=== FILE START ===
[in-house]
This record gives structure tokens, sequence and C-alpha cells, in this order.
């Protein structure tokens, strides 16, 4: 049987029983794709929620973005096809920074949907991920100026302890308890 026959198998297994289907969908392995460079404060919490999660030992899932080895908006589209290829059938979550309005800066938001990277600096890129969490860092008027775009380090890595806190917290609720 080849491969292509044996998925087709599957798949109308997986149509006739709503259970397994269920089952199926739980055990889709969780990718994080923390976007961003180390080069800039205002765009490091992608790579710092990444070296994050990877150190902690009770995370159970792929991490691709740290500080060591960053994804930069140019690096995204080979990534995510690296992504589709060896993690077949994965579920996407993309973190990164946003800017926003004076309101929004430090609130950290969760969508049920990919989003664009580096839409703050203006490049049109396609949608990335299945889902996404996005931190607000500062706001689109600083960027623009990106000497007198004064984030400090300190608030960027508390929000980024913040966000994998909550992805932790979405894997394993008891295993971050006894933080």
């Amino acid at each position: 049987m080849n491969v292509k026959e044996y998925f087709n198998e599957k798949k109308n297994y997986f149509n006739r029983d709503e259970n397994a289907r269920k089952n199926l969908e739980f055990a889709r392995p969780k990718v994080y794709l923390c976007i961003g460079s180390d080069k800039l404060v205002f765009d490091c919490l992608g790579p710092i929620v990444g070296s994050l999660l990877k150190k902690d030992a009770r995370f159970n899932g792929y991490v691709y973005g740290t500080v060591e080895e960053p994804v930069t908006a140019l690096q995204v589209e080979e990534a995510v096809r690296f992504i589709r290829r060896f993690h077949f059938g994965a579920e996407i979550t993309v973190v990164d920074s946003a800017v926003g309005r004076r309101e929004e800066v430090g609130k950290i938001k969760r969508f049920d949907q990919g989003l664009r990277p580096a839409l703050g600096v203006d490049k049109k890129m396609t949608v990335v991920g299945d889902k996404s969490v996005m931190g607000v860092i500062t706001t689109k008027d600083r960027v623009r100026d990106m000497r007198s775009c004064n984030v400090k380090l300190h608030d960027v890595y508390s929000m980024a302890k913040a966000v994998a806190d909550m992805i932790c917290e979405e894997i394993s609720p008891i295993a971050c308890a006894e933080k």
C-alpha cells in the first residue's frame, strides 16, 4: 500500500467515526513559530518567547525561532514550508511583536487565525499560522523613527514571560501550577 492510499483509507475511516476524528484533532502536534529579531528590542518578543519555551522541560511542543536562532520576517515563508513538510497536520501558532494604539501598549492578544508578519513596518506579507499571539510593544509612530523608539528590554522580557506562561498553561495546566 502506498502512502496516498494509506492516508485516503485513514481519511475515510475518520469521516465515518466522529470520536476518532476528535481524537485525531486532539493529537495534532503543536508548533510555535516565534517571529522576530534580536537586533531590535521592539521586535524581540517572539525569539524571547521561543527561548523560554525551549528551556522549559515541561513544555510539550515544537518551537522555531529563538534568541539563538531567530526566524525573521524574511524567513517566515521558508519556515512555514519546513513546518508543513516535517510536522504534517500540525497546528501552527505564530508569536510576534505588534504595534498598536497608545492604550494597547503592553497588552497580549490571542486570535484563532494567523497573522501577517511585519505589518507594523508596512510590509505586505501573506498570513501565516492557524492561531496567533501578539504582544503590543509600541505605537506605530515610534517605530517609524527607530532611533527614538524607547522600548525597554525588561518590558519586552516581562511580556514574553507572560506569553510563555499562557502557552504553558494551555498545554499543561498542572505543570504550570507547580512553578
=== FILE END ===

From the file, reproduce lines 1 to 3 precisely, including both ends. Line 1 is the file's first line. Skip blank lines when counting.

[in-house]
This record gives structure tokens, sequence and C-alpha cells, in this order.
């Protein structure tokens, strides 16, 4: 049987029983794709929620973005096809920074949907991920100026302890308890 026959198998297994289907969908392995460079404060919490999660030992899932080895908006589209290829059938979550309005800066938001990277600096890129969490860092008027775009380090890595806190917290609720 080849491969292509044996998925087709599957798949109308997986149509006739709503259970397994269920089952199926739980055990889709969780990718994080923390976007961003180390080069800039205002765009490091992608790579710092990444070296994050990877150190902690009770995370159970792929991490691709740290500080060591960053994804930069140019690096995204080979990534995510690296992504589709060896993690077949994965579920996407993309973190990164946003800017926003004076309101929004430090609130950290969760969508049920990919989003664009580096839409703050203006490049049109396609949608990335299945889902996404996005931190607000500062706001689109600083960027623009990106000497007198004064984030400090300190608030960027508390929000980024913040966000994998909550992805932790979405894997394993008891295993971050006894933080």